A quick live-USB boot allowed me to use gparted to nuke the Windows partitions and I was left simply with the ESP partition used to keep the OS loaders. I created a partition for / and another for /home and that was it - didn't bother with swap as I never hibernate and didn't fancy keeping 8GB reserved for that!  Next I plugged my existing drive into a USB adapter and rsync'ed (-avHAX) my / partition to the new disk. This didn't take too long (about 5 mins). After it was done, I mounted the ESP partition as /boot and copied the kernel images and ramdisk over. I then chrooted in and ran dracut to create a new, generic initrd (large but copes with lots of different h/w). A quick edit of the fstab to insert the new UUIDs of the / and /home partitions and then I installed gummiboot into the ESP. This went very smoothly but due to running an old live image, I wasn't able to access EFI variables and thus it couldn't install a boot entry for itself.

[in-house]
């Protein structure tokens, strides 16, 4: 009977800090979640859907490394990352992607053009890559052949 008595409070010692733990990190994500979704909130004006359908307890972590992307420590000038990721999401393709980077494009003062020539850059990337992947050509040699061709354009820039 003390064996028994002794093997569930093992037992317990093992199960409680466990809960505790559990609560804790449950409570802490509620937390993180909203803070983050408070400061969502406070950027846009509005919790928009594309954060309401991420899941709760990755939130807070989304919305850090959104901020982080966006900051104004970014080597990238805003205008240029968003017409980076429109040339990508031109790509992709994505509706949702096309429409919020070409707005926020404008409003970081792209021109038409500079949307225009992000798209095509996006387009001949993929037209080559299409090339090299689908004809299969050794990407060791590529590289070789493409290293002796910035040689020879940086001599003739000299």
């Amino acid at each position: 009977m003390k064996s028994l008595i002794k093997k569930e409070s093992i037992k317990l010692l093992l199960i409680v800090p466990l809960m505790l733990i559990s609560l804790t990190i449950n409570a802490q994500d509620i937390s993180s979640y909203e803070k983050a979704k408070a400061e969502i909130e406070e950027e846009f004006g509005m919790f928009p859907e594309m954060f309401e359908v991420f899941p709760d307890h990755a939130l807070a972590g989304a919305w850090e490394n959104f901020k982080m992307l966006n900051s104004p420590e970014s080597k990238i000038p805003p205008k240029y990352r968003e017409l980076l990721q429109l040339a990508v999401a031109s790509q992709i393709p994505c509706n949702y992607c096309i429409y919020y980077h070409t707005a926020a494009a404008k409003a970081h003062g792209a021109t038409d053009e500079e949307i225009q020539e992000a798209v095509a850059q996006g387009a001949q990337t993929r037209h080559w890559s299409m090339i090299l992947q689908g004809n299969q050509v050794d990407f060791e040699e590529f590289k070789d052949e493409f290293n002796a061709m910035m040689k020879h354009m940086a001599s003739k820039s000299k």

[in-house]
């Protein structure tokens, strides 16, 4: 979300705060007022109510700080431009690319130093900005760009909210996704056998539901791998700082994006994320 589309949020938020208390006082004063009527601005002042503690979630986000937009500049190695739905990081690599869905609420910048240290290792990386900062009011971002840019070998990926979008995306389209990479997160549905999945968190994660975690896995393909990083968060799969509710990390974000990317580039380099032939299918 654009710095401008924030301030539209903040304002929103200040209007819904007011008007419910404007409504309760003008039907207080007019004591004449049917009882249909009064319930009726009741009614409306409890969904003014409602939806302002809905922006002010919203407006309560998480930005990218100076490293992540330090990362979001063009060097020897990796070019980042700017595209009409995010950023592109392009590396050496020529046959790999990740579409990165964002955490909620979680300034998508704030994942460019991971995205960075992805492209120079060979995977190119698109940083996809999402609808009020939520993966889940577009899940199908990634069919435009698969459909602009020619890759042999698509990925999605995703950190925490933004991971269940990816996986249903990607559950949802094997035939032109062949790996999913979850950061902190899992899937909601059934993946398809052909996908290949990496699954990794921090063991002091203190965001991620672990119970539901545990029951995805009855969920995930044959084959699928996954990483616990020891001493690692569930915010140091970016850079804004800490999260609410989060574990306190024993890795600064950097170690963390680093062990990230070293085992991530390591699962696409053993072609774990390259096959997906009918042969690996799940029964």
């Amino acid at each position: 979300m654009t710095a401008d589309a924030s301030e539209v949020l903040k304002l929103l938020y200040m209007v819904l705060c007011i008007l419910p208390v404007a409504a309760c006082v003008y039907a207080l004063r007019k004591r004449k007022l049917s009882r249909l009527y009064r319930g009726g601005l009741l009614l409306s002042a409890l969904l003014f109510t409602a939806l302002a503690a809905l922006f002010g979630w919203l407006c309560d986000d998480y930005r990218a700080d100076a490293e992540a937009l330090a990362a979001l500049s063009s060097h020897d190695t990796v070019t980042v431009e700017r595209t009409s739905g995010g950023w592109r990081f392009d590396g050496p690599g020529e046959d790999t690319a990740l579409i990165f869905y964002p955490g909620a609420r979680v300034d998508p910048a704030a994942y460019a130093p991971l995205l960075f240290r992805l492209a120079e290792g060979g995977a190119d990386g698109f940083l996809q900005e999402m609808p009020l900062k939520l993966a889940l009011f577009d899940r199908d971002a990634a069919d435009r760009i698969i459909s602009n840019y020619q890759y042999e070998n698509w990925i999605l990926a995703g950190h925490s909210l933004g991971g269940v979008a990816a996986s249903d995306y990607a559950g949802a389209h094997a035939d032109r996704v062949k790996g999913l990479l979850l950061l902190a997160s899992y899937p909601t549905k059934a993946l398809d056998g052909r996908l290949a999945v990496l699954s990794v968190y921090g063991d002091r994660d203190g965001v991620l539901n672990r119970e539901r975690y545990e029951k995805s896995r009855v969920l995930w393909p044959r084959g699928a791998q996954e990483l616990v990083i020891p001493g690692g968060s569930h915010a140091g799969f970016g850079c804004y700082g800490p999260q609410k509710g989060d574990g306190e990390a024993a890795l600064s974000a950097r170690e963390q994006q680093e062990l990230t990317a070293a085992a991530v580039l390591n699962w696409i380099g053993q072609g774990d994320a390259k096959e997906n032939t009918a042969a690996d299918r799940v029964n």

Upon reboot, it obviously failed initially, but after adding a manual entry for Gummiboot in the UEFI configuration screens, it kicked in, found my kernel and all was well! First boot worked really smoothly! I regenerated a new initrd (a smaller hostonly one this time) and rebooted. Again a flawless boot and this time a bit faster due to the tailored initrd. So far so good, but I didn't really have my user account. So again I plugged in my old disk to USB and rsync'ed my /home partition. Due to the amount of data, this took a lot longer, but it completed within an hour or two. My first login as my user again worked flawlessly!